Each year a select group of Severn School seniors embarks on a yearlong project to pursue their interests outside of our regular curriculum. These projects aren’t graded and don’t apply toward graduation requirements, but they offer something quite significant for our students — the chance to explore their passions outside of school but with the support of our community behind them. Sharon Tegler from The Capital Gazette interviewed our 2018 fellows in May just before they presented their completed projects and findings. The following is a reprinted version of her article. See the article in its original location here.
Around the Park: Severn School ‘Fellows’ Independent Projects Fascinate
Though working separately, Severn School seniors Aidan Wang ‘18, Jake Wilson ‘18, Yasmeen Meek ‘18, Jimmy Diamondidis ‘18 and Benjamin Carsley ‘18 came together this May to discuss progress on the Van Eney Fellows Program projects they’ll present before an audience of family, faculty and students on May 29.
The students applied for the independent study program at the end of junior year and were chosen Fellows based on their proposals, passion and determination to accomplish their goals. Matched with mentors, they were required to accomplish 40 percent of their work over the summer and to complete the remaining 60 percent during senior year.
Jake’s fascination with science, technology and astronomy motivated him to build a Dobsonian telescope for his project. He based his design on the reflector telescope developed by John Dobson in the 1960s that revolutionized amateur telescope making.
“I’m creating a telescope that’s portable and cheap to build with a 12.5-inch mirror that focuses light through eyepieces and lenses to produce a sharp image,” Jake said.
Finished the design phase and into the building stage, he’s attending class at the Foundery Makers Space in Baltimore to acquire the computer numerical control routing/cutting skills needed to finish. This autumn, he’ll attend the University of Maryland majoring in aerospace engineering or computer science.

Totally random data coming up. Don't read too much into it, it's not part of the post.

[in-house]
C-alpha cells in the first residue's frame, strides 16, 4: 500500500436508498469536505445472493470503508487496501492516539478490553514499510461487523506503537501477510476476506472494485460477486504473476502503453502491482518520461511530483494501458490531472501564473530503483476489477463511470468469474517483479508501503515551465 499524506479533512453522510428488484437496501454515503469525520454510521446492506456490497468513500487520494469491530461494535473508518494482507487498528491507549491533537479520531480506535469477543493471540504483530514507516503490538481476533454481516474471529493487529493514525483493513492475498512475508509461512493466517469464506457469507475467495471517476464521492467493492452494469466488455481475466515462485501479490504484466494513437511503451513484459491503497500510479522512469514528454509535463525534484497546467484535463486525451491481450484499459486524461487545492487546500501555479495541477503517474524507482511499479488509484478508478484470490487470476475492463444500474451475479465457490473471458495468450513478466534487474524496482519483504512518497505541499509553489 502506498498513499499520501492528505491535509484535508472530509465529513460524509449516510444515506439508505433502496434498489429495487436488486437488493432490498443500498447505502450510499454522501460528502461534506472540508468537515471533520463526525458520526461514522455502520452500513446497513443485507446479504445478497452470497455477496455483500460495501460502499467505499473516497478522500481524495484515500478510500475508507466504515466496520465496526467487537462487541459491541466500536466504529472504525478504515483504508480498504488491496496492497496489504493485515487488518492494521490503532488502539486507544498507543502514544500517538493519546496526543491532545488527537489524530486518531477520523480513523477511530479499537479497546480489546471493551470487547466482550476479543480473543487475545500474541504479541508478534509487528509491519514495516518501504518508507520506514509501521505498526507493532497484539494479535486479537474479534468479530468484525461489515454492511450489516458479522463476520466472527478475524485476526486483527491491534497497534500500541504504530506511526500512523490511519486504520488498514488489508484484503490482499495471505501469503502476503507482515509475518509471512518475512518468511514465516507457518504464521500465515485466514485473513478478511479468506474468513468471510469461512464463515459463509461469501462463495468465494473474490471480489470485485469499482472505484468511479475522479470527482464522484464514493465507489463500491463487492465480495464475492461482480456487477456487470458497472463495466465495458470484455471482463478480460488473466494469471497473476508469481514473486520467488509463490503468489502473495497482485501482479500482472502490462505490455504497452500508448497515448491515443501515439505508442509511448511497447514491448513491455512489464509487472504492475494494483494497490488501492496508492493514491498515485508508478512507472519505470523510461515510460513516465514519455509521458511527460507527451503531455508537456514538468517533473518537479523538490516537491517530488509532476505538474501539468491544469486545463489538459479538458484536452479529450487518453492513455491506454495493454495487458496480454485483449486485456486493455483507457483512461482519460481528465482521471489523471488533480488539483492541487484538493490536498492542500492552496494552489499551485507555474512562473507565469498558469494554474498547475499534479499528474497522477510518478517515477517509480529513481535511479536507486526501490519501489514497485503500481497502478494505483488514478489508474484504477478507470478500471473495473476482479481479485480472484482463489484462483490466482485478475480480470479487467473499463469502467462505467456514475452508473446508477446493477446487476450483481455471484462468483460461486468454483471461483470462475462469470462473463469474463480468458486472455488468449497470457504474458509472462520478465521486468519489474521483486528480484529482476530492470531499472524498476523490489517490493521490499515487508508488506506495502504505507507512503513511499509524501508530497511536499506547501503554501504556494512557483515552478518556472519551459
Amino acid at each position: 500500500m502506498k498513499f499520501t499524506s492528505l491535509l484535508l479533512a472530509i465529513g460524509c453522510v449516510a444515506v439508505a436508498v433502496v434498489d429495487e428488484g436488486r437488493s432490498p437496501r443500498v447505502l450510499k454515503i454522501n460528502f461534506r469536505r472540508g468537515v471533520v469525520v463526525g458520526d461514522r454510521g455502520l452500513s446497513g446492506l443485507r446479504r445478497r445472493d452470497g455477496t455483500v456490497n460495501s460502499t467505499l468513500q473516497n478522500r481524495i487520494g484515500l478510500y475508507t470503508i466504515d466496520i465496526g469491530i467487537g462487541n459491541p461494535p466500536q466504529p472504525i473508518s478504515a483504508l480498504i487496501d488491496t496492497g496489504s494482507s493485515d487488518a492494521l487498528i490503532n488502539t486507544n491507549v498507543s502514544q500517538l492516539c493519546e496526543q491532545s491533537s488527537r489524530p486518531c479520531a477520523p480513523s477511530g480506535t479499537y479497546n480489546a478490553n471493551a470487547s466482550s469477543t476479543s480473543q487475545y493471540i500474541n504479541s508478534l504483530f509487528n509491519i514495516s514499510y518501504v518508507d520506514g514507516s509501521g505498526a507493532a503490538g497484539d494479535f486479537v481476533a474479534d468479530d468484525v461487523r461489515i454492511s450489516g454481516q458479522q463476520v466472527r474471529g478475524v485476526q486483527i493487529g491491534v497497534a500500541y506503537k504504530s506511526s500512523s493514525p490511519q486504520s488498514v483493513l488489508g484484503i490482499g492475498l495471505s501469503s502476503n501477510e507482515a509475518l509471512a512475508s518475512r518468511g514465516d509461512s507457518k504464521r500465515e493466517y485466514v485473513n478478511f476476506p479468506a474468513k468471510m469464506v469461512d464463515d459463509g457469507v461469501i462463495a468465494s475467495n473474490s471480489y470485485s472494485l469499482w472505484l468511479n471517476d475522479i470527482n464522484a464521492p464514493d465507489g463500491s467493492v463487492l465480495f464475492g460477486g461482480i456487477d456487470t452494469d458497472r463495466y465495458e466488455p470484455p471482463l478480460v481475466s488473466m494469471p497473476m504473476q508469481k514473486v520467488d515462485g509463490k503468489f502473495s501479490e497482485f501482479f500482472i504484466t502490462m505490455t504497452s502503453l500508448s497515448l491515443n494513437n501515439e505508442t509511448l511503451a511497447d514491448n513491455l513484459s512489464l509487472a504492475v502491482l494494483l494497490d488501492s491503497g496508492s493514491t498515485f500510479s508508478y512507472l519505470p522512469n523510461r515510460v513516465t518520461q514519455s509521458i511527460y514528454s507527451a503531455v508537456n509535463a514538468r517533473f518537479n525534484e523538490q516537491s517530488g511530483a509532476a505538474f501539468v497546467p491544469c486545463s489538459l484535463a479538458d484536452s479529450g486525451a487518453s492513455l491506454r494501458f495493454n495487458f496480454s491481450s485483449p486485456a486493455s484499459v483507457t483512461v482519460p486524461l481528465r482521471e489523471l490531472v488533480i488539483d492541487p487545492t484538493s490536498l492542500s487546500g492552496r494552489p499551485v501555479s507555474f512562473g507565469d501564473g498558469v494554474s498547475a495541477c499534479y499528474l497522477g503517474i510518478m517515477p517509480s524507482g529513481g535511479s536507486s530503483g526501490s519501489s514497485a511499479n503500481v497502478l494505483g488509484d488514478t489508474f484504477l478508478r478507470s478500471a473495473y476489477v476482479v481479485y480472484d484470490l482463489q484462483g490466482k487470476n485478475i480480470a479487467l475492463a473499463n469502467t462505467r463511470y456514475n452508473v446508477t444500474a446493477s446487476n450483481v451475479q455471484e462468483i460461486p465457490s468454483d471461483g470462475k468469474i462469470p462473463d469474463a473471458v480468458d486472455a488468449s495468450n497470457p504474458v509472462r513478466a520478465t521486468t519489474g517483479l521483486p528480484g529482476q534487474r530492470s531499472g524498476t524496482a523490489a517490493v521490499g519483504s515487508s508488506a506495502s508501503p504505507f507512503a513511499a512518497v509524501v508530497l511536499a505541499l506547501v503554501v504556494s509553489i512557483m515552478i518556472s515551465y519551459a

Yasmeen’s approach to science was broader.
“Over the summer, I developed an after-school science program that I ran during first semester at the Stanton Center off West Street in Annapolis,” she said. “Because women don’t currently make up an equivalent amount of the STEM workforce, I wanted to work locally to improve their participation nationally. So I targeted my program specifically toward girls from kindergarten to eighth grade.”
Yasmeen said she’s found younger girls have an equal amount of interest in science as boys until they reach middle school age. She hoped that by making each part of her curriculum fun, she could sustain those girls’ interest. Though planning to study political science at Tufts University, she’ll continue encouraging girls to pursue science.
Jimmy has a passion for theater so he wrote, scripted, edited, rehearsed and produced a play for his Fellows project. Following “grueling rehearsals”, his play debuted April 13 before a large audience. The production featured the madcap antics of two couples at a dinner party and was well received. Jimmy will pursue his theatrical aspirations at Harvard University this fall.
Citing a lack of education about Asian cultures, Aidan developed an online history course on “modern” Chinese history. His course begins with the end of China’s last Imperial “Qing” dynasty in 1912 and moves forward through the conflict between the Nationalists and the Communists during World War II, Mao Tse-tung’s chaotic reign and “cultural revolution,” and ends in1992 when Deng Xiaoping stepped down after Tiananmen Square. Wang analyzes the challenges China faced trying to reinvent itself during the 20th century. At Brown University next year, he’ll major in history.
Benjamin’s curiosity about the spoken word was the impetus for his Fellows project — an etymology podcast exploring the origin of language.
“I decided to explore how words could be used as a pedagogical tool to teach history and philosophy and present the results of my research as a lecture-based course,” he said. “Instead of writing an online history, I chose to produce a SoundCloud podcast focused on the cultural development and broader philosophy of language.”
Benjamin received guidance for his project from St. John’s College which he’ll be attending this fall.
About the Van Eney ‘09 Fellows Program at Severn School
The Van Eney ′09 Fellows Program at Severn School is a program based on the pillars of individual passion, scholarship, and inquiry that enables Severn School seniors to transcend the traditional academic program with a year-long intellectual pursuit that reflects their growing interests and passions. The selected Fellows are provided an opportunity to pursue their passions for the experience and the intangible rewards of learning for learning’s sake and personal growth.